For instance, suppose you and five other potters form a joint venture to hold a Potter's Fair on a particular date. Because you pool your resources, you're able to do much more advertising and promotion than you would be able to go alone, bringing out crowds of customers for your joint event.

Joint Venture Definition
A joint venture is a strategic alliance where two or more people or companies agree to contribute goods, services and/or capital to a common commercial enterprise.
Sounds like a partnership, doesn’t it? But legally, joint ventures and partnerships are not the same thing.

Joint Ventures versus Partnerships
The main difference between a joint venture and a partnership is that the members of a joint venture have teamed together for a particular purpose or project, while the members of a partnership have joined together to run "a business in common".
Each member of the joint venture retains ownership of his or her property.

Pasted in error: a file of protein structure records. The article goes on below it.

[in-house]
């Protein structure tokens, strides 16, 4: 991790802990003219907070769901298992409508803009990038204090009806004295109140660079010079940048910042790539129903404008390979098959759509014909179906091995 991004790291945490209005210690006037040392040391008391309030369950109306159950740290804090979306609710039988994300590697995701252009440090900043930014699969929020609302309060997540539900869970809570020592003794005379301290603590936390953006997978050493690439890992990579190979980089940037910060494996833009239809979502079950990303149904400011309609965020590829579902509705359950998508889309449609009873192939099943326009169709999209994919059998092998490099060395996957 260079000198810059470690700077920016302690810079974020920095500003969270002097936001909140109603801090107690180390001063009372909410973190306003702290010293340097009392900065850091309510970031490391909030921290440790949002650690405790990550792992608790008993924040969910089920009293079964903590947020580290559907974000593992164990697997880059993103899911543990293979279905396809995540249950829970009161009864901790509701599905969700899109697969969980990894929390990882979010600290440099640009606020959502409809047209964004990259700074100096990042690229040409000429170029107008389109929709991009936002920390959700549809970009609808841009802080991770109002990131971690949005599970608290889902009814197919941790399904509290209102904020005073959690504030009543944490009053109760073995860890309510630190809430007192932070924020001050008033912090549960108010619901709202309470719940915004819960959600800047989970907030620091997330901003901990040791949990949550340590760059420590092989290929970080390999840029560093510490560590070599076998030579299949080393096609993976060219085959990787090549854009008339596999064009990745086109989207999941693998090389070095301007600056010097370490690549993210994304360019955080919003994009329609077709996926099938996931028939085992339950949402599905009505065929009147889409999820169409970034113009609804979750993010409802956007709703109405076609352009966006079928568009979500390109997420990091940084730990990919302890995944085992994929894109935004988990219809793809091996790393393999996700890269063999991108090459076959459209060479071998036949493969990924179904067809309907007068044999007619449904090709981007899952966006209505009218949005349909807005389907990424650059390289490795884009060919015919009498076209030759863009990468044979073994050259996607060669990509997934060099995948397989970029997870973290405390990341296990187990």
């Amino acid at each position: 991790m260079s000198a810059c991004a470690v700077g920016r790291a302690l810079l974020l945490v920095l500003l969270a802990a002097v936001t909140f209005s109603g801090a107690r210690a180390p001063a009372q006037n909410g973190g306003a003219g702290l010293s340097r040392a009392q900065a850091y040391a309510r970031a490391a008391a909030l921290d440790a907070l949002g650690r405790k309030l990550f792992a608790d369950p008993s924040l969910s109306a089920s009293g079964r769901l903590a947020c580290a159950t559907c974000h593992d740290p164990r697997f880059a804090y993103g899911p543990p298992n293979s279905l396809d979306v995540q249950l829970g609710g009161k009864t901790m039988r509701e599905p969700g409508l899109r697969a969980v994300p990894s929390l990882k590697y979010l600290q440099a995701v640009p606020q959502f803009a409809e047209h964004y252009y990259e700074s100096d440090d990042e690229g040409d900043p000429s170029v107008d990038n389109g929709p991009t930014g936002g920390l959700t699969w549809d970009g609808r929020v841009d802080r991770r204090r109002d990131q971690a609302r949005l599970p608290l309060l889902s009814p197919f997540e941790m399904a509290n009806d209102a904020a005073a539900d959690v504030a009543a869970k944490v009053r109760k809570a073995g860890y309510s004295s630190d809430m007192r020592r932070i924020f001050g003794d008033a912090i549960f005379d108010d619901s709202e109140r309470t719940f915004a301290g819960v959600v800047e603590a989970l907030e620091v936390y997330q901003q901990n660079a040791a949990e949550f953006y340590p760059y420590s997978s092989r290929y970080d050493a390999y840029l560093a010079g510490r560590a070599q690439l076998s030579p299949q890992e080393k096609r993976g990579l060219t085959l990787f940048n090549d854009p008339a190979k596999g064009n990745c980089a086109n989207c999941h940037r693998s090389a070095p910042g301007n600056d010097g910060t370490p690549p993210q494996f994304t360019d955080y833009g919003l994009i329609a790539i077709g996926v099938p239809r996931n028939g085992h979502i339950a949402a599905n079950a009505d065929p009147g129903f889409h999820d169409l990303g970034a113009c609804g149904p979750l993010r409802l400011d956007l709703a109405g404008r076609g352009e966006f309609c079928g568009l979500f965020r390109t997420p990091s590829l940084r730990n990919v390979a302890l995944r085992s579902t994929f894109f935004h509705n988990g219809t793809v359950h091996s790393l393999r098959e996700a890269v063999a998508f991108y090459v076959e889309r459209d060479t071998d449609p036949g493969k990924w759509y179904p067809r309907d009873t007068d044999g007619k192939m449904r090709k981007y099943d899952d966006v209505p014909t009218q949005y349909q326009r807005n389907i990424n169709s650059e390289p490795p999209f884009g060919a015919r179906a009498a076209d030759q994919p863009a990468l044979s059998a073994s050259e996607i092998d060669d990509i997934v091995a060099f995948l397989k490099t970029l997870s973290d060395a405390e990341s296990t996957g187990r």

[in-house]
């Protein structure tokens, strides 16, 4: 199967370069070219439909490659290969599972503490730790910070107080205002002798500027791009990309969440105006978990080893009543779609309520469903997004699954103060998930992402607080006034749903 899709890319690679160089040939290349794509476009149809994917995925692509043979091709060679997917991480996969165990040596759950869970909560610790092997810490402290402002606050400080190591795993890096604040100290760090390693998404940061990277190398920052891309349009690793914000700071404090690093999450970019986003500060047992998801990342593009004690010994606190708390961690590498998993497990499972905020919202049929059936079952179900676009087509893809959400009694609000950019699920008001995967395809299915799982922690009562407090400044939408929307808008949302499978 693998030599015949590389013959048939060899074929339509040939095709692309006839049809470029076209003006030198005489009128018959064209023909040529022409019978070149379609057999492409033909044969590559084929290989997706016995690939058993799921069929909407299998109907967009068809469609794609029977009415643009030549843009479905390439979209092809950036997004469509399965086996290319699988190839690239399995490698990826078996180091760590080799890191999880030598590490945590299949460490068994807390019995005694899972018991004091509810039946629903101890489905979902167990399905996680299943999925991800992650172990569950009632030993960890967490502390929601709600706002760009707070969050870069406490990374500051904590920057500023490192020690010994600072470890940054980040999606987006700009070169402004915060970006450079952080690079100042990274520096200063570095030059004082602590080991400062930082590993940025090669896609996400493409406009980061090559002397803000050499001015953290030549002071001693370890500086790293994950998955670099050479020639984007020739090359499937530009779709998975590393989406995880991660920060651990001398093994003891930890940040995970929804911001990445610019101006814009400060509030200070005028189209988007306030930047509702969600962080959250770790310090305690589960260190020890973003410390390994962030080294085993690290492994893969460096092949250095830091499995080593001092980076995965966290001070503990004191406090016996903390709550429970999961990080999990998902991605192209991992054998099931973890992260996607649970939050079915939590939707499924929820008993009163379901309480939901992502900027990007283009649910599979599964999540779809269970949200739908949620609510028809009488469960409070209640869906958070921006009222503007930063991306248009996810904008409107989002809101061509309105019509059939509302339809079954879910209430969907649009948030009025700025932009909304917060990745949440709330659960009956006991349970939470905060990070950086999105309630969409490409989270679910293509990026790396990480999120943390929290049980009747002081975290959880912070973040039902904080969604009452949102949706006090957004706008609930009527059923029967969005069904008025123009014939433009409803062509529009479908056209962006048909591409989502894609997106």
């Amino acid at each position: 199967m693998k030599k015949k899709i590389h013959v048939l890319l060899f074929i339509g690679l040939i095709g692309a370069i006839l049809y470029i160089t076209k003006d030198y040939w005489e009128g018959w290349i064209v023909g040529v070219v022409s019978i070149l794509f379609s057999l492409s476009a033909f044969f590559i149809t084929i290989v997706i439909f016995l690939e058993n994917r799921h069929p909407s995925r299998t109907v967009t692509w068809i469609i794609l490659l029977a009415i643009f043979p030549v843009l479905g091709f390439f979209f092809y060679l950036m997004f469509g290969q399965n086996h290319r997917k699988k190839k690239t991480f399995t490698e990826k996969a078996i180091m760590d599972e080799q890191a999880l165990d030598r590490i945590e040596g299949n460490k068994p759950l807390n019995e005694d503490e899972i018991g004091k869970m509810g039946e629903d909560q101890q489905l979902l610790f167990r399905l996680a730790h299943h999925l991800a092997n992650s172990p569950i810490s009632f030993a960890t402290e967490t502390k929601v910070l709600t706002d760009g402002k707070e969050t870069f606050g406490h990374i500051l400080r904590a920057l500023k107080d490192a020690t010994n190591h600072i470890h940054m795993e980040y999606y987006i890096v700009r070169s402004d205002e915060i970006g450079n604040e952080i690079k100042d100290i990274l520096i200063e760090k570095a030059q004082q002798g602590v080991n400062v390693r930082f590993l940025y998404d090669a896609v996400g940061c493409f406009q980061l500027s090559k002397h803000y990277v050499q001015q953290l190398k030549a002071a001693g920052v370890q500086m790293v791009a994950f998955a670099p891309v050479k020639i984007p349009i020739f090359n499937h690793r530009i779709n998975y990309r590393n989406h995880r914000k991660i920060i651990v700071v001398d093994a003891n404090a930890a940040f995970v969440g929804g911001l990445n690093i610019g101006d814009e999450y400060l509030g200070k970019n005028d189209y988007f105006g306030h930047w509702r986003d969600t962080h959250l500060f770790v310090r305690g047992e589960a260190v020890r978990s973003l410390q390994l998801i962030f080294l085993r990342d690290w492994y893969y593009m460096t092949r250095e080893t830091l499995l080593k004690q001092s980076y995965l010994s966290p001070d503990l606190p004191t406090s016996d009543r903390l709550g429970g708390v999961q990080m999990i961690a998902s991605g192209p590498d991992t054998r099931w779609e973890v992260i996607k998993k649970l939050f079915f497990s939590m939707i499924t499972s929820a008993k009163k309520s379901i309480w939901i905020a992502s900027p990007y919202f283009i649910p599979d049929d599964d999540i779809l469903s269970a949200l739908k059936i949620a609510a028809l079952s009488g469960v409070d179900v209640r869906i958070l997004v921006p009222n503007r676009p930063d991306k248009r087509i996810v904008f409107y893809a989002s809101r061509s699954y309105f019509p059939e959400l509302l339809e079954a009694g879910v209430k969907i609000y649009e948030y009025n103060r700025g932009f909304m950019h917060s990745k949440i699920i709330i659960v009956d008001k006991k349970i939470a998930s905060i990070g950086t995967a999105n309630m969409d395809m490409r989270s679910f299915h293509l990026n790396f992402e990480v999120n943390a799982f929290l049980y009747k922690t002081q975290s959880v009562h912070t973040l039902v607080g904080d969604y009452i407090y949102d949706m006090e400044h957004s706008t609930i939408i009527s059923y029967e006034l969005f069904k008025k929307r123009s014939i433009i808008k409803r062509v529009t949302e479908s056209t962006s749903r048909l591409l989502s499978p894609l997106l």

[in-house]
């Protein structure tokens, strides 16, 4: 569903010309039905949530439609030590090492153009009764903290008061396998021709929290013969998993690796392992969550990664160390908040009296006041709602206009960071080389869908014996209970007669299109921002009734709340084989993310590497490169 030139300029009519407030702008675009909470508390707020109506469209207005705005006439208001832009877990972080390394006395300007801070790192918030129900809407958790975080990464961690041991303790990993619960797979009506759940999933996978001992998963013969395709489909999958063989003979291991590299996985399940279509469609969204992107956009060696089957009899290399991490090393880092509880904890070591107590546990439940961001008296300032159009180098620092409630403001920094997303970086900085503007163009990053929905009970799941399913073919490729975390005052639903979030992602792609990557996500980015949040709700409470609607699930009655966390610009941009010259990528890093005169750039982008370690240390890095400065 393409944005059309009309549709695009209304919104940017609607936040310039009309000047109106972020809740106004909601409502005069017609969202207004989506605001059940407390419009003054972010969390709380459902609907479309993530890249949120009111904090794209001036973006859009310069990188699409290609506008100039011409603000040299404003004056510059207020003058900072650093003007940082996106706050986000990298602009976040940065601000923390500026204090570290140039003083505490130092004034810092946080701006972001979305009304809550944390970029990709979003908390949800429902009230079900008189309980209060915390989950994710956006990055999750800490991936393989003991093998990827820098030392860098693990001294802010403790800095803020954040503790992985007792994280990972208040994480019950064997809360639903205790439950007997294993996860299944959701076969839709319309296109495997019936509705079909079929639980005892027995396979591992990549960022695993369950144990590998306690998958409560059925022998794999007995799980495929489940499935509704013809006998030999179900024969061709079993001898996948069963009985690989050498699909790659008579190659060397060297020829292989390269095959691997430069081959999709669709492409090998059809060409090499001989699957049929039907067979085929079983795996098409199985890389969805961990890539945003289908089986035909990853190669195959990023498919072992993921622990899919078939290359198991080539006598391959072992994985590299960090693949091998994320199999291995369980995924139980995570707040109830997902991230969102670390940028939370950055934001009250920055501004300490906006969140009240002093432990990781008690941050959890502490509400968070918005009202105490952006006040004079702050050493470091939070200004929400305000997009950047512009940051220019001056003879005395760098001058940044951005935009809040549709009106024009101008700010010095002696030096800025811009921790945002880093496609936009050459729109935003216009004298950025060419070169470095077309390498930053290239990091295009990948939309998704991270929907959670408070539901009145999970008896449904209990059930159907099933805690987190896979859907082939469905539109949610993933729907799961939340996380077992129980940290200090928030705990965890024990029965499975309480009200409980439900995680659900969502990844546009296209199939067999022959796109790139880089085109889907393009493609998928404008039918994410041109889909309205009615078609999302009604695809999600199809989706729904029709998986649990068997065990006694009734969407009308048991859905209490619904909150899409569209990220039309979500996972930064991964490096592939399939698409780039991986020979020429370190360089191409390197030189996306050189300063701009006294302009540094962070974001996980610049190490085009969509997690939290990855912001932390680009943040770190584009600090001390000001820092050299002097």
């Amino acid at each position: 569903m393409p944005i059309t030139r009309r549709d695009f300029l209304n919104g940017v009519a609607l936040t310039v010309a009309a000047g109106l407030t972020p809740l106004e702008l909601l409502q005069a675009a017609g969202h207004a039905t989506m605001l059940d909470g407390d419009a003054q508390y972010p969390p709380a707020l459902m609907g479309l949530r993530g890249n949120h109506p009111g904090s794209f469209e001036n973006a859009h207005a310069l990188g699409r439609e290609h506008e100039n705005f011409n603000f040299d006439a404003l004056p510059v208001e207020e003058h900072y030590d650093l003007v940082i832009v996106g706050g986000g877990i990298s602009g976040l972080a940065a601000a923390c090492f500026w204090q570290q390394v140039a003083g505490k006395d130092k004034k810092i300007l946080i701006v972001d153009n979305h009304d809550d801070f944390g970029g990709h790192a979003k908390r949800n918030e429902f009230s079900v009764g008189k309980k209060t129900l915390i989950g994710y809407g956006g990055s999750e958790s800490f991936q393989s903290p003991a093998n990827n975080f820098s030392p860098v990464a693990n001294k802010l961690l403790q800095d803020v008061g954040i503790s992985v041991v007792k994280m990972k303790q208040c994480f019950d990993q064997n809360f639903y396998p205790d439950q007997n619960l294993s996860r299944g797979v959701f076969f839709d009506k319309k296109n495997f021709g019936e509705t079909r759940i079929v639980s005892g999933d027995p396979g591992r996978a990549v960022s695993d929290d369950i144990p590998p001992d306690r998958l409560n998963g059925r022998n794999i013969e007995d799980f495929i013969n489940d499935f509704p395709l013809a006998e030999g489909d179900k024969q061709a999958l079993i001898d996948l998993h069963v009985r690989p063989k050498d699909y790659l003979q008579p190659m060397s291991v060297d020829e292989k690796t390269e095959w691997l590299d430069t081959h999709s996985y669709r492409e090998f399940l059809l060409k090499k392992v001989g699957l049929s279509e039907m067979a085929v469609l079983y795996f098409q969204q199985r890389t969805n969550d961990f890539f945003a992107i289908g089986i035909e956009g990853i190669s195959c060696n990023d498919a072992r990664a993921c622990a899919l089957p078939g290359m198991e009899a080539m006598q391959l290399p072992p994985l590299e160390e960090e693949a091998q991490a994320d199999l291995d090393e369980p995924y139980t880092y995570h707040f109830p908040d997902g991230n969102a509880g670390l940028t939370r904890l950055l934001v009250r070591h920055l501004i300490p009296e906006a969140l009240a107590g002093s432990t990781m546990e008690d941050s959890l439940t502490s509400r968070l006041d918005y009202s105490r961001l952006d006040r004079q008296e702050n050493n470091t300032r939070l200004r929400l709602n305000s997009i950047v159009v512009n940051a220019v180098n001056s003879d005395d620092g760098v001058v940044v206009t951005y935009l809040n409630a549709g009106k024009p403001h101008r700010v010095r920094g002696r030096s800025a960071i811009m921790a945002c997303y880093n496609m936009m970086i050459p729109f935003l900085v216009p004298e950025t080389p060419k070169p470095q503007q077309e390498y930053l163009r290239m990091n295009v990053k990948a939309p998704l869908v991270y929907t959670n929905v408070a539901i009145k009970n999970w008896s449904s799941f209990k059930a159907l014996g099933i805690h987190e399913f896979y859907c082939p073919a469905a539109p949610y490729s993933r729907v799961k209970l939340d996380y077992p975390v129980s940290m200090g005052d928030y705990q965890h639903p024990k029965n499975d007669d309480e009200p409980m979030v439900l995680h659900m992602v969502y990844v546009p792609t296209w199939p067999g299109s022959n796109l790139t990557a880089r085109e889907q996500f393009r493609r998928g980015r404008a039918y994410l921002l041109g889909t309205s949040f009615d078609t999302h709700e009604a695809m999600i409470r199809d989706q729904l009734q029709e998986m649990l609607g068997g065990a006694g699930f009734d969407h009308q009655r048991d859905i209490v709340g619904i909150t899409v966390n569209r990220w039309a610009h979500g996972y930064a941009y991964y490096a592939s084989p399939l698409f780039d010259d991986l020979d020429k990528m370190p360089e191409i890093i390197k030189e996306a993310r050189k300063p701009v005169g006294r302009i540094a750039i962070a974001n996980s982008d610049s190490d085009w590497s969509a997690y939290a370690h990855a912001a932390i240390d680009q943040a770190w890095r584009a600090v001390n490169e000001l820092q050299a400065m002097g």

And each member of the joint venture shares only the expenses of the particular project or venture.
Tax-wise, there are also differences between joint ventures and partnerships. As a member of a joint venture, you will receive a share of the profits which will be taxed according to whatever business structure you have set up. So, for instance, if you operate a sole proprietorship, your joint venture profits will be taxed just as any other business income would.
Joint ventures enjoy tax advantages over partnerships, too. Capital Cost Allowance (CCA) is treated differently. While those in partnerships have to claim CCA according to partnership rules, those in joint ventures can choose to use as much or little of their CCA claim as they like.